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A Connecticut Yankee in King Arthur's Court

The Yankee In Search Of Adventures
There never was such a country for wandering liars; and they were of both sexes. Hardly
a month went by without one of these tramps arriving; and generally loaded with a tale
about some princess or other wanting help to get her out of some far-away castle where
she was held in captivity by a lawless scoundrel, usually a giant. Now you would think
that the first thing the king would do after listening to such a novelette from an entire
stranger, would be to ask for credentials--yes, and a pointer or two as to locality of castle,
best route to it, and so on. But nobody ever thought of so simple and common-sense a
thing at that. No, everybody swallowed these people's lies whole, and never asked a
question of any sort or about anything. Well, one day when I was not around, one of these
people came along--it was a she one, this time--and told a tale of the usual pattern. Her
mistress was a captive in a vast and gloomy castle, along with forty-four other young and
beautiful girls, pretty much all of them princesses; they had been languishing in that cruel
captivity for twenty-six years; the masters of the castle were three stupendous brothers,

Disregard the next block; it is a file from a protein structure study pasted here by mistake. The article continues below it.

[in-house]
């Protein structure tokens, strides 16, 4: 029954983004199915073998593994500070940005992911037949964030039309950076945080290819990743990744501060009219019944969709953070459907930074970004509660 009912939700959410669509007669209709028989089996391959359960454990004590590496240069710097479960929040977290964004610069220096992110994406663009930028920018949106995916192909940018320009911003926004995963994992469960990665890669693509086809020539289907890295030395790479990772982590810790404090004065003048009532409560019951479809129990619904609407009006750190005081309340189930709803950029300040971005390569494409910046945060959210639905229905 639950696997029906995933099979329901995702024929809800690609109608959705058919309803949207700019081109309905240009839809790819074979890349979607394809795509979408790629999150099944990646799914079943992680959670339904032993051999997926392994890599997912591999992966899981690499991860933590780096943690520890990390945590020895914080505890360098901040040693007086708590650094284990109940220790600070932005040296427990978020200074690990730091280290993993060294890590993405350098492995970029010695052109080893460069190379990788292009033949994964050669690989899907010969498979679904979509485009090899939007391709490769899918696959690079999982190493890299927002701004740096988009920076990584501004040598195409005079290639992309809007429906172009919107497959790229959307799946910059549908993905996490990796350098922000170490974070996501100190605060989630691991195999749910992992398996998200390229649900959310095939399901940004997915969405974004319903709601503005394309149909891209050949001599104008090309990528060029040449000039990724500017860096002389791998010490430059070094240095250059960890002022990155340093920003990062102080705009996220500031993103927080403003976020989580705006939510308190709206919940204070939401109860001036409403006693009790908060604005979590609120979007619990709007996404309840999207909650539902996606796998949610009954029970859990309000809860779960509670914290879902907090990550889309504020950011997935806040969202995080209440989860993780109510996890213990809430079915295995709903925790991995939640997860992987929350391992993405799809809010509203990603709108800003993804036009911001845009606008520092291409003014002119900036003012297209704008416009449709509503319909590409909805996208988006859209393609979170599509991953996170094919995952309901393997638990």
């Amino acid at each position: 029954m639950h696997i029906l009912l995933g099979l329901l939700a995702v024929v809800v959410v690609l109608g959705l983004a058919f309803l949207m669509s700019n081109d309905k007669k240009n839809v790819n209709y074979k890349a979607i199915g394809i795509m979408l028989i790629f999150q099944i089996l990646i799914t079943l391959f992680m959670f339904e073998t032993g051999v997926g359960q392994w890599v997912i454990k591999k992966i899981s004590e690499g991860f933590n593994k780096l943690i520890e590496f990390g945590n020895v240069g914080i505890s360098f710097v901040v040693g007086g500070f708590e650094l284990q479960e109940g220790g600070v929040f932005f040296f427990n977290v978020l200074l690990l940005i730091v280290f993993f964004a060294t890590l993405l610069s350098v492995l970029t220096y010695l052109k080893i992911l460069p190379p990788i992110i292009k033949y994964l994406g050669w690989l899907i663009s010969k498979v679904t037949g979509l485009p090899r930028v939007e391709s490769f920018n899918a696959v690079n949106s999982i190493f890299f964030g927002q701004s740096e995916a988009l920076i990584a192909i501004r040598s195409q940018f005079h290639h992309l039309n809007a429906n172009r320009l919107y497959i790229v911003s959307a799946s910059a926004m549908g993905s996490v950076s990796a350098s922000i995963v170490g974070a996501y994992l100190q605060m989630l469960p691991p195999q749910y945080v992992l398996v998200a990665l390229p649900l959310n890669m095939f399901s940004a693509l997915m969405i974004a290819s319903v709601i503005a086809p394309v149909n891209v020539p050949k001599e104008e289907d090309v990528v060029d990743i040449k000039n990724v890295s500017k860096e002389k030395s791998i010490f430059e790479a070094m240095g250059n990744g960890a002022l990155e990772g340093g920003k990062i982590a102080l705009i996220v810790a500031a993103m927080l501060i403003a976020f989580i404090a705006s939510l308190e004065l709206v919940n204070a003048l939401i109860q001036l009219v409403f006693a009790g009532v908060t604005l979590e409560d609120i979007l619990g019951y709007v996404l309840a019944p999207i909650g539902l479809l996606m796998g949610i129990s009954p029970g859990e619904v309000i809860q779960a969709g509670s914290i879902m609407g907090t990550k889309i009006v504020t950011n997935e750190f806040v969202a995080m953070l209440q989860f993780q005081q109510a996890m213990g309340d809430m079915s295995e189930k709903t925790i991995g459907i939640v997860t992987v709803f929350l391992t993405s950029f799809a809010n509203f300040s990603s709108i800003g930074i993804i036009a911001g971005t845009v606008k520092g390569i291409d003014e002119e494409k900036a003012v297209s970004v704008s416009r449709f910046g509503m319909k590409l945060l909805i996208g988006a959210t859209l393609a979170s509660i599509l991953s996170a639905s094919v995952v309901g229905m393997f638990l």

each with four arms and one eye--the eye in the center of the forehead, and as big as a
fruit. Sort of fruit not mentioned; their usual slovenliness in statistics.
Would you believe it? The king and the whole Round Table were in raptures over this
preposterous opportunity for adventure. Every knight of the Table jumped for the chance,
and begged for it; but to their vexation and chagrin the king conferred it upon me, who
had not asked for it at all.
By an effort, I contained my joy when Clarence brought me the news. But he--he could
not contain his. His mouth gushed delight and gratitude in a steady discharge--delight in
my good fortune, gratitude to the king for this splendid mark of his favor for me. He
could keep neither his legs nor his body still, but pirouetted about the place in an airy
ecstasy of happiness.
On my side, I could have cursed the kindness that conferred upon me this benefaction,
but I kept my vexation under the surface for policy's sake, and did what I could to let on
to be glad. Indeed, I said I was glad. And in a way it was true; I was as glad as a person is
when he is scalped.
Well, one must make the best of things, and not waste time with useless fretting, but get
down to business and see what can be done. In all lies there is wheat among the chaff; I
must get at the wheat in this case: so I sent for the girl and she came. She was a comely
enough creature, and soft and modest, but, if signs went for anything, she didn't know as
much as a lady's watch. I said:
"My dear, have you been questioned as to particulars?"
She said she hadn't.
 
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